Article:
A person cannot be expected to act in a cowardly manner when faced with an imminent threat to life and has got every right to kill the aggressor in self defence, the Supreme Court has held.
Such a killing is permissible under the law and cannot be equated with murder, a Bench of Justices Dalveer Bhandari and Asok Kumar Ganguly said.
"The law does not require a law-abiding citizen to behave like a coward when confronted with an imminent unlawful aggression. As repeatedly observed by this court there is nothing more degrading to the human spirit than to run away in face of danger.
"The right of private defence is thus designed to serve a social purpose and deserves to be fostered within the prescribed limits," the Bench said a judgement.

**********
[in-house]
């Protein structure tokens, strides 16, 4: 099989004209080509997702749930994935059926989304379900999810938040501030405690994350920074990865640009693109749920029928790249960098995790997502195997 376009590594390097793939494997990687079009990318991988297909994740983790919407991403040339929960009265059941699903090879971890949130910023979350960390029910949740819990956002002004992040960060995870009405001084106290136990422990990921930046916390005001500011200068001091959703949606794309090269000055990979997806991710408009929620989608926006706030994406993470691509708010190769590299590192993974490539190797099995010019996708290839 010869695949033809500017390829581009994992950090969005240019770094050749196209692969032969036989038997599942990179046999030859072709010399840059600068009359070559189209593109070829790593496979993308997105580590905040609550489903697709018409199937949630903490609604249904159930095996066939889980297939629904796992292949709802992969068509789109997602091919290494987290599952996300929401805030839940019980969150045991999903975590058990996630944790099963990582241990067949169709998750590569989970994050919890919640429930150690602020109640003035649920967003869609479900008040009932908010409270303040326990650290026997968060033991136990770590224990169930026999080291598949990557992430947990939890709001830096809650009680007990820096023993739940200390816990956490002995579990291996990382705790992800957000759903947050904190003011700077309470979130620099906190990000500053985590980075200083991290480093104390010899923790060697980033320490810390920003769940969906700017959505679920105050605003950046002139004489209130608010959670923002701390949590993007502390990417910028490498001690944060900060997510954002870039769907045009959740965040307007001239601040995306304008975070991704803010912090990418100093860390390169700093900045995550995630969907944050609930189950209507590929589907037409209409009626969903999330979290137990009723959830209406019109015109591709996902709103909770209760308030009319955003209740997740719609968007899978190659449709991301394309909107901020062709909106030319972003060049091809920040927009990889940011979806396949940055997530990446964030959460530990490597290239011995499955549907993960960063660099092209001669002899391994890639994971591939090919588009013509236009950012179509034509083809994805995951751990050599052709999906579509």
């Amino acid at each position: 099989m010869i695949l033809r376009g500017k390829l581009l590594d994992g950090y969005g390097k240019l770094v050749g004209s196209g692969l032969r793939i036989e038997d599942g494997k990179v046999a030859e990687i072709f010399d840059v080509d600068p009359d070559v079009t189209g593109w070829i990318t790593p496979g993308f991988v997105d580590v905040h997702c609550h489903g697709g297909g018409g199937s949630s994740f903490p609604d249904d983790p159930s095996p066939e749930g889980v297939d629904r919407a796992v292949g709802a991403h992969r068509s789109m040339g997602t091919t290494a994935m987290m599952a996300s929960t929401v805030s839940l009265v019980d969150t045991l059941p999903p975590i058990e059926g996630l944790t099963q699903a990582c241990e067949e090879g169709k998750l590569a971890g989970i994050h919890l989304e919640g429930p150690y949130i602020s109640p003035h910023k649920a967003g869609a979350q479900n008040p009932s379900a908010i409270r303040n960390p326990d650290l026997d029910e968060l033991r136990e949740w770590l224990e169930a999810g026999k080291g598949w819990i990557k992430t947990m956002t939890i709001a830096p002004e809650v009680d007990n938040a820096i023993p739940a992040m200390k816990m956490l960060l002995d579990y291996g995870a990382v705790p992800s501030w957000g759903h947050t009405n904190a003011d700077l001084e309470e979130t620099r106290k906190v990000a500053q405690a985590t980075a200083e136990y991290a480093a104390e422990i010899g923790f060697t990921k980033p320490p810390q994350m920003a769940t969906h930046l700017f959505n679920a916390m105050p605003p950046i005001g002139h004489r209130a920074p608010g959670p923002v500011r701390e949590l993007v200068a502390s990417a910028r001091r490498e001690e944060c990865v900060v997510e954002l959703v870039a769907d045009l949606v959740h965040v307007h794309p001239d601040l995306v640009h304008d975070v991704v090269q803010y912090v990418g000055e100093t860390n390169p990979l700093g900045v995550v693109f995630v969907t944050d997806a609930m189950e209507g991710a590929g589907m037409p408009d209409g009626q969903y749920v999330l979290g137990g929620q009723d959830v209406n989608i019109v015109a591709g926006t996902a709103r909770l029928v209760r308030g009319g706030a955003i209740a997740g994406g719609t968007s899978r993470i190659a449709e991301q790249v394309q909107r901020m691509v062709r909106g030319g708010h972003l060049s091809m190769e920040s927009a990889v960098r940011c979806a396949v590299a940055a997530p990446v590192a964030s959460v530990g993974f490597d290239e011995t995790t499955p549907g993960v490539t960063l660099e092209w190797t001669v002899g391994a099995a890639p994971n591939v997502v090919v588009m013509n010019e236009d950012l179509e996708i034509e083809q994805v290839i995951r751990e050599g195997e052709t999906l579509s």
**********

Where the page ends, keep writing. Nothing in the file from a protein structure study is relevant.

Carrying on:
The apex court passed the judgement while acquitting a convict, Darshan Singh, of the murder of his uncle Gurcharan Singh on July 15, 1991 in Punjab's Ludhiana district over a land dispute.
Darshan Singh shot dead Gurcharan Singh after the latter attacked the accused's father Bakthawar Singh with a lethal weapon on the head and then proceeded to attack him. In the scuffle that ensued Darshan Singh shot dead Gurcharan Singh.
The sessions court had acquitted him on the ground that Darshan Singh had exercised his right of self defence provided under Sections 96-106 of the IPC.
However, on an appeal from the state, the acquittal was reversed and the High Court sentenced the accused to life imprisonment following which he appealed in the apex court.